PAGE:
Teaching Students About Kathleen Robertson
Kathleen Robertson, a talented Canadian actress and producer, has captivated audiences with her memorable roles in both film and television for decades. As educators, it is important to showcase role models like Robertson who showcase perseverance, dedication, and passion in their chosen fields. This article aims to guide you through the process of teaching students about Kathleen Robertson’s life, career, and contributions to the entertainment industry.
Born on July 8, 1973 in Hamilton, Ontario, Canada, Kathleen Robertson displayed an interest in theater from an early age. She attended Sherwood Secondary School and later enrolled in the prestigious Chicago Academy for the Arts. It may be helpful to engage students by discussing her early achievements and the dedication required to pursue a passion for theater at such a young age.
Robertson’s career boasts numerous diverse and notable roles. Introduce students to a variety of projects throughout her acting journey – from her breakthrough role as Clare Arnold in the iconic series “Beverly Hills 90210,” to her performance as Hildy Mulligan in the crime drama “Murder In The First.” Encourage students to watch selected episodes or scenes to appreciate her talent and versatility.
Some other TV shows and movies that they may enjoy exploring include:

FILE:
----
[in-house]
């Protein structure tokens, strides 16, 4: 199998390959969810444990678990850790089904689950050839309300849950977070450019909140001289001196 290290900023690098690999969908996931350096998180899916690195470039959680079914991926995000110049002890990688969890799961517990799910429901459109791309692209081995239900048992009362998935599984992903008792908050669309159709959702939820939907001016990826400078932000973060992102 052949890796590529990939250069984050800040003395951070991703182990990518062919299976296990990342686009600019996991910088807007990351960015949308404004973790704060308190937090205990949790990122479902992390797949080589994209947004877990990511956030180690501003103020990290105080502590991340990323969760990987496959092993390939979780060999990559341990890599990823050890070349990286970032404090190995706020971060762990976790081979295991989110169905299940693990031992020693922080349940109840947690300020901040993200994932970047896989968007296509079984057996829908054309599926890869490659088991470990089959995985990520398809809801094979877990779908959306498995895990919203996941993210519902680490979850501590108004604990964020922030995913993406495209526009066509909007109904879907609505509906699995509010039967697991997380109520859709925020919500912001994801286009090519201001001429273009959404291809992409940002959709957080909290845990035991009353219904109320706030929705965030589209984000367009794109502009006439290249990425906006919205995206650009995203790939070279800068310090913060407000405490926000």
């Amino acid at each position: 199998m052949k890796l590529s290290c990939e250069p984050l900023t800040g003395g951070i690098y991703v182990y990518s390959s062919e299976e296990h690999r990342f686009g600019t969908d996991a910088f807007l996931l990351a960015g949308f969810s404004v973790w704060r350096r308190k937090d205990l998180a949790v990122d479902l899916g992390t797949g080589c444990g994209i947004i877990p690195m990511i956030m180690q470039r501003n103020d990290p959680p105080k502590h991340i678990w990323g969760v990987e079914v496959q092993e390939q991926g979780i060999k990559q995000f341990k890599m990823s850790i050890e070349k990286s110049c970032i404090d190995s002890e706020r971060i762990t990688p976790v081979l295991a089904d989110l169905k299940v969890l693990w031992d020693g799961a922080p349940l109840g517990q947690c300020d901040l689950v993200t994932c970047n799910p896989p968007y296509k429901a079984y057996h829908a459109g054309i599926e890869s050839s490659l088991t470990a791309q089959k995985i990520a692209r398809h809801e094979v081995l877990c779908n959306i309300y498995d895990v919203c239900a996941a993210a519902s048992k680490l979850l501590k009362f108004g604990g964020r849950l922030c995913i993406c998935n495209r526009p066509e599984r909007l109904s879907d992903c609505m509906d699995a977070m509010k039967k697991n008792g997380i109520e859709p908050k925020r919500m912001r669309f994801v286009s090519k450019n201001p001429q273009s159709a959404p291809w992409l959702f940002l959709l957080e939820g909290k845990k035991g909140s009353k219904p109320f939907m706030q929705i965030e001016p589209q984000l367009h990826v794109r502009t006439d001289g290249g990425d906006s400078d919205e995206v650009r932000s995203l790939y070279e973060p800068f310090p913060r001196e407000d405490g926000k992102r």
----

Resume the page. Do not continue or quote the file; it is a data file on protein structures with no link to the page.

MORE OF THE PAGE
1. Maniac Mansion (1990–1993): A Canadian-American sitcom where she played Tina Edison
2. Boss (2011–2012): A highly praised political drama series featuring Kelsey Grammer
3. The Fixer (2021): A psychological thriller movie directed by David Baldacci
By watching these projects together as a class or assigning them for individual viewing, students can witness how she evolved as an artist over time.
In addition to learning about Kathleen Robertson’s professional endeavors, it is important that students understand how life experiences shape an artist and their work. Share details of her personal life to help humanize her as a role model. For example, mention her marriage to Chris Cowles in 2004 and the birth of her son, William Robert Cowles, in 2008.
Discussing her philanthropic efforts can also inspire students about the importance of giving back. Robertson has supported organizations like The Art Of Elysium, a non-profit that pairs volunteer artists with communities in need, such as children battling serious medical conditions.